[6] On the merits the defendant does not argue that the amount claimed is not owed or that the goods were not delivered. This is common cause. What he says is he did not purchase the goods in terms of the actual order placed with the plaintiff. As a basis for his defence, he refers to an agreement which he entered into with a co-operative entity called Farmsecure, in terms of which he alleges he was an independent contractor for Farmsecure. He would conduct farming activities on his farm for and on behalf of Farmsecure and be remunerated in return. In terms of this agreement he would procure seed and any other farming commodity needed for the purposes of planting maize and sunflower. Farmsecure would be liable for the costs associated with any such purchase. His affidavit opposing summary judgment makes it clear that in his personal capacity he at no time at all concluded any kind of sale agreement with the plaintiff in the 2009 and 2010 harvest season, although he admits that Farmsecure did purchase seed from the plaintiff during this time and that the seed was delivered to his farm.

[7] The plaintiff’s case is that it has delivered seed to the defendant in terms of an agreement with defendant concluded in 2010. It is not and was not a party to defendant’s agreement with Farmsecure, who is a third party. The plaintiff relies on clause 8.3 of the contract between the defendant and Farmsecure which provides as follows:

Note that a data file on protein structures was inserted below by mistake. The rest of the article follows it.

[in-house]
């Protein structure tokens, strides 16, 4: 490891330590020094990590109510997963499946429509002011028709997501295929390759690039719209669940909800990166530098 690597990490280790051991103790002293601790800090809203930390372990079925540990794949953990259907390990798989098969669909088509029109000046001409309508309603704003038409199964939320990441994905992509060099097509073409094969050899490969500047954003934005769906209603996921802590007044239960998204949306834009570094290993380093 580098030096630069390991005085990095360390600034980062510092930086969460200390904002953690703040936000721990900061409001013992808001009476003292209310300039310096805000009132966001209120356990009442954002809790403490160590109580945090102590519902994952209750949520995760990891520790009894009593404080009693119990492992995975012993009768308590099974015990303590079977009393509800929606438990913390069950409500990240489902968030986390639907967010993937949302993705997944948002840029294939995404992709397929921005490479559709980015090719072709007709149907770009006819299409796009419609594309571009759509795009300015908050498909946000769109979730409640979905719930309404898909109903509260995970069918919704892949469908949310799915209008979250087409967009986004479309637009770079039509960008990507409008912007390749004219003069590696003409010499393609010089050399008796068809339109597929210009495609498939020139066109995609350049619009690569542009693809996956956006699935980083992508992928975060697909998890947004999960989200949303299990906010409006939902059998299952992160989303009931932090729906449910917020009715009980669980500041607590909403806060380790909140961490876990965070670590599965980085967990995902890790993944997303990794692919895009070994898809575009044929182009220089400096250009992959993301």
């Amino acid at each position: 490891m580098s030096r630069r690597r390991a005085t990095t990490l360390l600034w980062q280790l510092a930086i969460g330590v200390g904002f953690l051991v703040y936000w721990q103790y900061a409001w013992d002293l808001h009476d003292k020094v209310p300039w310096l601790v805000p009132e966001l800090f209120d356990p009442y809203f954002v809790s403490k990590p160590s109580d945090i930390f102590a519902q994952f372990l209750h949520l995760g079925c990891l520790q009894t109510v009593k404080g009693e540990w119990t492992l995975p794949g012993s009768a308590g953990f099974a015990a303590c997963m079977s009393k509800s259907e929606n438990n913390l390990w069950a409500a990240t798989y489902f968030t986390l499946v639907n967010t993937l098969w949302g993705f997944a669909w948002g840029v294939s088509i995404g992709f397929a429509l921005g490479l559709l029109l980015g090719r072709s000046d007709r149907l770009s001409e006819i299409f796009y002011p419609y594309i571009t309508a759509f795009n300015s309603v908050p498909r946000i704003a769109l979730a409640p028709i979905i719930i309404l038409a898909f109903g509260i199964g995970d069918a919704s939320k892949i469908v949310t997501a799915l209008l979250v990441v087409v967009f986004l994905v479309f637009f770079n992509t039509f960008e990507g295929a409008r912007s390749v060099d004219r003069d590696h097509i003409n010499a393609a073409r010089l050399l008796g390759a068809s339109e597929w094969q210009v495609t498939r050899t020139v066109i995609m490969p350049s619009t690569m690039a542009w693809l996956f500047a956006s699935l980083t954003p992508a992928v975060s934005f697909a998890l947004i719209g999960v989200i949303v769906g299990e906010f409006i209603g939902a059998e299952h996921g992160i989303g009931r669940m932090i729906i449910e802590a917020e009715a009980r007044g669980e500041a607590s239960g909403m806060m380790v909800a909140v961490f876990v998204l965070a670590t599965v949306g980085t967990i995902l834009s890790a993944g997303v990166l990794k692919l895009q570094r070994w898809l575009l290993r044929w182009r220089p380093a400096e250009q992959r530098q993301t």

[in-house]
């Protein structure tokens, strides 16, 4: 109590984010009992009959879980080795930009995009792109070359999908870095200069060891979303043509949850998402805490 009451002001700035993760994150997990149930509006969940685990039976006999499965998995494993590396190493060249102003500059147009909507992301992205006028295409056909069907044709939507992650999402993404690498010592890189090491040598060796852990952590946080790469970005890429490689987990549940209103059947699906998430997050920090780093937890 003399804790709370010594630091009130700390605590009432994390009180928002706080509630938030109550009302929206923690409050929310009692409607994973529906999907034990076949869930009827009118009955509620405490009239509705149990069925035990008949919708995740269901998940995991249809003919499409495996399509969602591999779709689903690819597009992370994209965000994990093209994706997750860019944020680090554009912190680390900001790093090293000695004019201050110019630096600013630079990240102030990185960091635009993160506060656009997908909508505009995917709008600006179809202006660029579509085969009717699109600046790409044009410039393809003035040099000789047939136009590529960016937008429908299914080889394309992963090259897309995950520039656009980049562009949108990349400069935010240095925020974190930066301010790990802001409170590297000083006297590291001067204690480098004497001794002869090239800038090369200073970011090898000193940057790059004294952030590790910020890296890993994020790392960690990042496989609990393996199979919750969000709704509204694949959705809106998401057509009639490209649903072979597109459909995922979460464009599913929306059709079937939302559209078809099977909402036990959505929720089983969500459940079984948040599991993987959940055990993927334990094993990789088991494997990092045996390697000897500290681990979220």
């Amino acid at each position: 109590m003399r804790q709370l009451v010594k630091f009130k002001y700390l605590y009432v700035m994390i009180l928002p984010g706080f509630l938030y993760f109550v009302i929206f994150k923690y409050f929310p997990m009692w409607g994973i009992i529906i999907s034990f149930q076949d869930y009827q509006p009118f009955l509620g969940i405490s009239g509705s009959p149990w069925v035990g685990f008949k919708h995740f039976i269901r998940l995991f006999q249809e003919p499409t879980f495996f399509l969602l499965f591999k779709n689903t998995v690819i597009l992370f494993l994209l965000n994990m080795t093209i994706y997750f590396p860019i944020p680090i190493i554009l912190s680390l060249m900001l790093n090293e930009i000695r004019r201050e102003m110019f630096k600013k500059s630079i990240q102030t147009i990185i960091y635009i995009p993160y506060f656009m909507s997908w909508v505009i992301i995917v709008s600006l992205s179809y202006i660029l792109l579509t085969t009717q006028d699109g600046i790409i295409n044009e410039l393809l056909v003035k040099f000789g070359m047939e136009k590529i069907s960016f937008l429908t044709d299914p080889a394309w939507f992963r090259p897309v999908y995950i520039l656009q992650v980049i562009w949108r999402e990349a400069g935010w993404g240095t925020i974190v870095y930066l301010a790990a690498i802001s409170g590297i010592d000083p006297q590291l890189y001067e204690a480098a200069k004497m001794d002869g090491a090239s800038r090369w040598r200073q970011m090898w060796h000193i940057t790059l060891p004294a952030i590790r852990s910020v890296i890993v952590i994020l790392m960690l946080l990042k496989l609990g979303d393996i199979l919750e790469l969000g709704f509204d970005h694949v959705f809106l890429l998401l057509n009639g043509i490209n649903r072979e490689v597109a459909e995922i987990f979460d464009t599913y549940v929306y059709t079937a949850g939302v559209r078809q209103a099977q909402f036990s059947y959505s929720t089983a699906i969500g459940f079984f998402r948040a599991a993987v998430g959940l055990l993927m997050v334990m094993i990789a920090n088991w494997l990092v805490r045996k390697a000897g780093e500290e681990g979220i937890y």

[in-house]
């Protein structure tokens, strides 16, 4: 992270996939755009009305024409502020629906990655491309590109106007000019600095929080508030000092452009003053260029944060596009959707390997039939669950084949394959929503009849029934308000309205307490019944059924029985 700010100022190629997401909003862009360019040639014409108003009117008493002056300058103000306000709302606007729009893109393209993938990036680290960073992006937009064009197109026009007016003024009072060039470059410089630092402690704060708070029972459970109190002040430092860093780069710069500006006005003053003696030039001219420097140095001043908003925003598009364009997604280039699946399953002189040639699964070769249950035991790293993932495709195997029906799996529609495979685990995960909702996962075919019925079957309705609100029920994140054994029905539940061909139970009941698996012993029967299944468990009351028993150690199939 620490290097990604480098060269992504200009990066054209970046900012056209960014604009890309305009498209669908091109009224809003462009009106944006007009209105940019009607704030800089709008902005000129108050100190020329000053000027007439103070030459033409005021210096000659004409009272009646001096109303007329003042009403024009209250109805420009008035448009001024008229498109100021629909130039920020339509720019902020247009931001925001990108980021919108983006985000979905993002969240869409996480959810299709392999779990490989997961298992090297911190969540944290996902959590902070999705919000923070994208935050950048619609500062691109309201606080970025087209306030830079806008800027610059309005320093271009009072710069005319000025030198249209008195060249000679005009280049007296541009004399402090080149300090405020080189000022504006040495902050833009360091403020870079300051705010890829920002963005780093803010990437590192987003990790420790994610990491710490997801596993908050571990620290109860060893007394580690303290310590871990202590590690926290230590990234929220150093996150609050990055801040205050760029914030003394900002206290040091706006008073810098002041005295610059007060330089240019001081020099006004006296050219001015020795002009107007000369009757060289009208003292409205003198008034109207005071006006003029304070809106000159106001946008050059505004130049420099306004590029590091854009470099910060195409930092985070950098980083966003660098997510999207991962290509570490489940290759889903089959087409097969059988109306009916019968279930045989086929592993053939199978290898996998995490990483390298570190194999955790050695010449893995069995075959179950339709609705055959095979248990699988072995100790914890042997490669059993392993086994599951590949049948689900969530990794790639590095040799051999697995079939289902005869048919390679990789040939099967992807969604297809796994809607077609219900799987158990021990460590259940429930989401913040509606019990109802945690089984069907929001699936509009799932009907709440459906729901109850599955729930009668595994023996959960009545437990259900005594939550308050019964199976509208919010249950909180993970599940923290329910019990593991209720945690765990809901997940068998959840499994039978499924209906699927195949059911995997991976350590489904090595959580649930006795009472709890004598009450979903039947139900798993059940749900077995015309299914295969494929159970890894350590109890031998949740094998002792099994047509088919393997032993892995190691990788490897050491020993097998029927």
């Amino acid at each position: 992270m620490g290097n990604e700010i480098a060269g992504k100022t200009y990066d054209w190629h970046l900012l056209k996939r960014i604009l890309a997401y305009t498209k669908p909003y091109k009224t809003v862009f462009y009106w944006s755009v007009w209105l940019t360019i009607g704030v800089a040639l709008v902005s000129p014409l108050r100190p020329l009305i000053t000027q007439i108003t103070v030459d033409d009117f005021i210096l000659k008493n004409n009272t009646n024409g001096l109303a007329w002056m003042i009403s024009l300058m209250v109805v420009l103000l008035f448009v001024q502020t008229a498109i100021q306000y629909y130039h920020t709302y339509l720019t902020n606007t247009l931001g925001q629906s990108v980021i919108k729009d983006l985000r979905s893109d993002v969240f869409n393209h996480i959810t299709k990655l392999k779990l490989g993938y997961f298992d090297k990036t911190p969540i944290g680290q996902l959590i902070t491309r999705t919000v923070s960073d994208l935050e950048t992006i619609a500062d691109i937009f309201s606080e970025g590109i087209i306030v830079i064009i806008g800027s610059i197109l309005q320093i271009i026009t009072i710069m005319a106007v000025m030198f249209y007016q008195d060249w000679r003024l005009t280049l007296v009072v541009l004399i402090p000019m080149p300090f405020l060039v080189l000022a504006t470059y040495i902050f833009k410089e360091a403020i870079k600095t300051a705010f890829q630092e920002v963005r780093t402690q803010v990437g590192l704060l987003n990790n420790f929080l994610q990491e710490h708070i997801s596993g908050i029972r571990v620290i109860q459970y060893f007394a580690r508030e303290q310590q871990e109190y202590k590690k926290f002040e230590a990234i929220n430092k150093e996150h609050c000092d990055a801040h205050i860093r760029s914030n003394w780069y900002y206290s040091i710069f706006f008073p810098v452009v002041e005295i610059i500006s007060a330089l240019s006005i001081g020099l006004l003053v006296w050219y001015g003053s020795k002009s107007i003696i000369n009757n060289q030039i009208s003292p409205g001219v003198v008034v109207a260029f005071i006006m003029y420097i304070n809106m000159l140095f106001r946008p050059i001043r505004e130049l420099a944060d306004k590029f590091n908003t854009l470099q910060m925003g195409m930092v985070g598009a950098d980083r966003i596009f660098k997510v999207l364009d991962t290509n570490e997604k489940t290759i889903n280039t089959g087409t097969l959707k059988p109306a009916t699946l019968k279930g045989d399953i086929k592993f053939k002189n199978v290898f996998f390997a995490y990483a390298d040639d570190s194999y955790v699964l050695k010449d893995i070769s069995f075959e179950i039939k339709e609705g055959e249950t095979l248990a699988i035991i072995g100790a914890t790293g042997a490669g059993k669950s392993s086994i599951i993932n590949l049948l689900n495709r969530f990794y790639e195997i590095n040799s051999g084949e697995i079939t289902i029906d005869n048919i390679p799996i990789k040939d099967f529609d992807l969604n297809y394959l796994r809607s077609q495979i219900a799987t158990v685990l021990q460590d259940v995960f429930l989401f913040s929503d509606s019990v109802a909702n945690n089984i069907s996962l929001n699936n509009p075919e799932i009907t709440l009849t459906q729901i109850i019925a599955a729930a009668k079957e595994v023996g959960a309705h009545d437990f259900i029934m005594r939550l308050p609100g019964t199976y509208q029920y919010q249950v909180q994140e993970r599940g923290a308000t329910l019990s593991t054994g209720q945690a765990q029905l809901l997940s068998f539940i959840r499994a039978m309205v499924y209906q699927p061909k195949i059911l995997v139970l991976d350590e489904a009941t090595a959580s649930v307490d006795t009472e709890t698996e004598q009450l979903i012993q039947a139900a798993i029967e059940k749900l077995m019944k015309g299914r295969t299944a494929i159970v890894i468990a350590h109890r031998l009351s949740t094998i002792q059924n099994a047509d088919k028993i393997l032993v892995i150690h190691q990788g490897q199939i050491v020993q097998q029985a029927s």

Die kontrakteur sal op sy eie koste verantwoordelik wees vir die verskaffing en voorsiening van alle arbeid, trekkers, implemente, masjinerie en toerusting, brandstof, kunsmis en ander grondstowwe, saad en plaagbeheermiddels om die gewas te plant, te onderhou, te oes en te lewer en ook vir die berging van die grondstowwe, die onderhoud en beskerming van die toerusting wat gebruik word in die boerdery aktiwiteite, vir welke koste die kontrakteur die ooreengekome vergoeding ontvang.”

[8] This effectively sounds the death knell to the defendant’s case for it is directly in conflict with his version. He has disclosed no bona fide defence to the plaintiff’s claim and summary judgment is accordingly entered for the plaintiff for the sum of R415 200,00 together with interest thereon calculated at the rate of 15,5% per annum a tempore morae from 26 October 2011 (being the date of demand) to date of payment and costs.



On behalf of plaintiff: Adv. S.J. Reinders Instructed by:

McIntyre & Van der Post


On behalf of defendant: Adv. S. Grobler

Instructed by:

Wessels & Smith